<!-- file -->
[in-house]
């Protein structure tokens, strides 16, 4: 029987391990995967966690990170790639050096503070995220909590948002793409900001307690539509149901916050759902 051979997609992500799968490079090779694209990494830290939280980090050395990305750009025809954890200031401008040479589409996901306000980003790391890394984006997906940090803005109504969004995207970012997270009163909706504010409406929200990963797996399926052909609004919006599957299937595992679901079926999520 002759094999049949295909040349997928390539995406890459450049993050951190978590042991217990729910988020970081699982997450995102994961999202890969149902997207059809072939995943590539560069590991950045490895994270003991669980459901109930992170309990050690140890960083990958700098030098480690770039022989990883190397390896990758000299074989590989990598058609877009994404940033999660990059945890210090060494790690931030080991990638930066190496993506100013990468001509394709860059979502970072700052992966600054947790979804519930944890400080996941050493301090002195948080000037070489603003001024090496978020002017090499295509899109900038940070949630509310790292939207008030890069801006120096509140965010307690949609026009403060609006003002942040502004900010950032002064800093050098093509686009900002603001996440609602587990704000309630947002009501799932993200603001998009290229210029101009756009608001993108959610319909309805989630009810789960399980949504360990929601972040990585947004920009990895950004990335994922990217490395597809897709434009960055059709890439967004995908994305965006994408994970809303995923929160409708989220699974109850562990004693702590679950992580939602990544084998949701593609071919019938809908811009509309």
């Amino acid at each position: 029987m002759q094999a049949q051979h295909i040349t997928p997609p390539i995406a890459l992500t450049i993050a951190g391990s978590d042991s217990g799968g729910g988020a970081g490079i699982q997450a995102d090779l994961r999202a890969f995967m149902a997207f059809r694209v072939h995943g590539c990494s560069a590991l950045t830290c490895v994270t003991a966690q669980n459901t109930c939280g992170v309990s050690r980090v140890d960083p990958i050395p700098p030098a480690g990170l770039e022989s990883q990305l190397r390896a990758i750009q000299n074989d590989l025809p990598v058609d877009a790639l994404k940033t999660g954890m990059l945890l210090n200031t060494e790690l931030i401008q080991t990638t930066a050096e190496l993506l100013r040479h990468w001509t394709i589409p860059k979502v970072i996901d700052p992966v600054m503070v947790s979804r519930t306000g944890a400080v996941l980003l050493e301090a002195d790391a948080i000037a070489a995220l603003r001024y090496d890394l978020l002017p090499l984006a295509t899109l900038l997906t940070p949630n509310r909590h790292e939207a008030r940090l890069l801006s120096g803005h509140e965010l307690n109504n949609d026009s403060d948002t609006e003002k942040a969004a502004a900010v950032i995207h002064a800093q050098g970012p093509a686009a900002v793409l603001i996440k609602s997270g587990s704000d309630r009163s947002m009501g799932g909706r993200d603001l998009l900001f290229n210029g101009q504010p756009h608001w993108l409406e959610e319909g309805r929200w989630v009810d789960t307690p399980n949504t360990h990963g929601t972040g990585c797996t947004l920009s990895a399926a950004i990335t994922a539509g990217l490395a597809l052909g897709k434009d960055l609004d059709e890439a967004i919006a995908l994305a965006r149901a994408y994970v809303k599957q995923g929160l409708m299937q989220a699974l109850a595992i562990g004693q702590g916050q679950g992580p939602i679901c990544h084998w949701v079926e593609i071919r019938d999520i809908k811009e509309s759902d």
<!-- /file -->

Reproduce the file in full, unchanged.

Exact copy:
[in-house]
């Protein structure tokens, strides 16, 4: 029987391990995967966690990170790639050096503070995220909590948002793409900001307690539509149901916050759902 051979997609992500799968490079090779694209990494830290939280980090050395990305750009025809954890200031401008040479589409996901306000980003790391890394984006997906940090803005109504969004995207970012997270009163909706504010409406929200990963797996399926052909609004919006599957299937595992679901079926999520 002759094999049949295909040349997928390539995406890459450049993050951190978590042991217990729910988020970081699982997450995102994961999202890969149902997207059809072939995943590539560069590991950045490895994270003991669980459901109930992170309990050690140890960083990958700098030098480690770039022989990883190397390896990758000299074989590989990598058609877009994404940033999660990059945890210090060494790690931030080991990638930066190496993506100013990468001509394709860059979502970072700052992966600054947790979804519930944890400080996941050493301090002195948080000037070489603003001024090496978020002017090499295509899109900038940070949630509310790292939207008030890069801006120096509140965010307690949609026009403060609006003002942040502004900010950032002064800093050098093509686009900002603001996440609602587990704000309630947002009501799932993200603001998009290229210029101009756009608001993108959610319909309805989630009810789960399980949504360990929601972040990585947004920009990895950004990335994922990217490395597809897709434009960055059709890439967004995908994305965006994408994970809303995923929160409708989220699974109850562990004693702590679950992580939602990544084998949701593609071919019938809908811009509309």
């Amino acid at each position: 029987m002759q094999a049949q051979h295909i040349t997928p997609p390539i995406a890459l992500t450049i993050a951190g391990s978590d042991s217990g799968g729910g988020a970081g490079i699982q997450a995102d090779l994961r999202a890969f995967m149902a997207f059809r694209v072939h995943g590539c990494s560069a590991l950045t830290c490895v994270t003991a966690q669980n459901t109930c939280g992170v309990s050690r980090v140890d960083p990958i050395p700098p030098a480690g990170l770039e022989s990883q990305l190397r390896a990758i750009q000299n074989d590989l025809p990598v058609d877009a790639l994404k940033t999660g954890m990059l945890l210090n200031t060494e790690l931030i401008q080991t990638t930066a050096e190496l993506l100013r040479h990468w001509t394709i589409p860059k979502v970072i996901d700052p992966v600054m503070v947790s979804r519930t306000g944890a400080v996941l980003l050493e301090a002195d790391a948080i000037a070489a995220l603003r001024y090496d890394l978020l002017p090499l984006a295509t899109l900038l997906t940070p949630n509310r909590h790292e939207a008030r940090l890069l801006s120096g803005h509140e965010l307690n109504n949609d026009s403060d948002t609006e003002k942040a969004a502004a900010v950032i995207h002064a800093q050098g970012p093509a686009a900002v793409l603001i996440k609602s997270g587990s704000d309630r009163s947002m009501g799932g909706r993200d603001l998009l900001f290229n210029g101009q504010p756009h608001w993108l409406e959610e319909g309805r929200w989630v009810d789960t307690p399980n949504t360990h990963g929601t972040g990585c797996t947004l920009s990895a399926a950004i990335t994922a539509g990217l490395a597809l052909g897709k434009d960055l609004d059709e890439a967004i919006a995908l994305a965006r149901a994408y994970v809303k599957q995923g929160l409708m299937q989220a699974l109850a595992i562990g004693q702590g916050q679950g992580p939602i679901c990544h084998w949701v079926e593609i071919r019938d999520i809908k811009e509309s759902d």